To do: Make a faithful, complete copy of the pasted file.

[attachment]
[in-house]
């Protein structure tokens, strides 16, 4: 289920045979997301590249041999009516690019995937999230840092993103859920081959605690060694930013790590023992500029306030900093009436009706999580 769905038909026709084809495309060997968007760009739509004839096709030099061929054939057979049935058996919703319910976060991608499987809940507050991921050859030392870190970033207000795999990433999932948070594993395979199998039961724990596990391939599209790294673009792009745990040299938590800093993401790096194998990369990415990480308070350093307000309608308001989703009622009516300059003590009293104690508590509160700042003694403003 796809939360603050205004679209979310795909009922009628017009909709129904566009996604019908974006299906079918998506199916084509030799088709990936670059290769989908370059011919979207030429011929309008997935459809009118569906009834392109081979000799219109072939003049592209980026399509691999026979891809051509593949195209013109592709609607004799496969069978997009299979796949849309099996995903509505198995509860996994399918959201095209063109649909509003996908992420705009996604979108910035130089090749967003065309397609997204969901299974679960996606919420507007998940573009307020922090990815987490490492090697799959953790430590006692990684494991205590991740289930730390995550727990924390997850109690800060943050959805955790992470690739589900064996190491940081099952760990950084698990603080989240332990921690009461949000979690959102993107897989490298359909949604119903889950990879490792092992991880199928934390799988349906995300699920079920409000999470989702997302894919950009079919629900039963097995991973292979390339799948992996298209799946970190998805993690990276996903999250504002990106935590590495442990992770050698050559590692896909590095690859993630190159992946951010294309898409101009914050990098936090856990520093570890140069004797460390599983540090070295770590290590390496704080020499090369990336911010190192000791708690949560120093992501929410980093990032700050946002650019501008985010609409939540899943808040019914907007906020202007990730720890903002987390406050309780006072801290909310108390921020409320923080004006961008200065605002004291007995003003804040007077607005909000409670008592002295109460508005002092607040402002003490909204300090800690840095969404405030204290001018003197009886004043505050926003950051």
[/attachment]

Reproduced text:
[in-house]
């Protein structure tokens, strides 16, 4: 289920045979997301590249041999009516690019995937999230840092993103859920081959605690060694930013790590023992500029306030900093009436009706999580 769905038909026709084809495309060997968007760009739509004839096709030099061929054939057979049935058996919703319910976060991608499987809940507050991921050859030392870190970033207000795999990433999932948070594993395979199998039961724990596990391939599209790294673009792009745990040299938590800093993401790096194998990369990415990480308070350093307000309608308001989703009622009516300059003590009293104690508590509160700042003694403003 796809939360603050205004679209979310795909009922009628017009909709129904566009996604019908974006299906079918998506199916084509030799088709990936670059290769989908370059011919979207030429011929309008997935459809009118569906009834392109081979000799219109072939003049592209980026399509691999026979891809051509593949195209013109592709609607004799496969069978997009299979796949849309099996995903509505198995509860996994399918959201095209063109649909509003996908992420705009996604979108910035130089090749967003065309397609997204969901299974679960996606919420507007998940573009307020922090990815987490490492090697799959953790430590006692990684494991205590991740289930730390995550727990924390997850109690800060943050959805955790992470690739589900064996190491940081099952760990950084698990603080989240332990921690009461949000979690959102993107897989490298359909949604119903889950990879490792092992991880199928934390799988349906995300699920079920409000999470989702997302894919950009079919629900039963097995991973292979390339799948992996298209799946970190998805993690990276996903999250504002990106935590590495442990992770050698050559590692896909590095690859993630190159992946951010294309898409101009914050990098936090856990520093570890140069004797460390599983540090070295770590290590390496704080020499090369990336911010190192000791708690949560120093992501929410980093990032700050946002650019501008985010609409939540899943808040019914907007906020202007990730720890903002987390406050309780006072801290909310108390921020409320923080004006961008200065605002004291007995003003804040007077607005909000409670008592002295109460508005002092607040402002003490909204300090800690840095969404405030204290001018003197009886004043505050926003950051």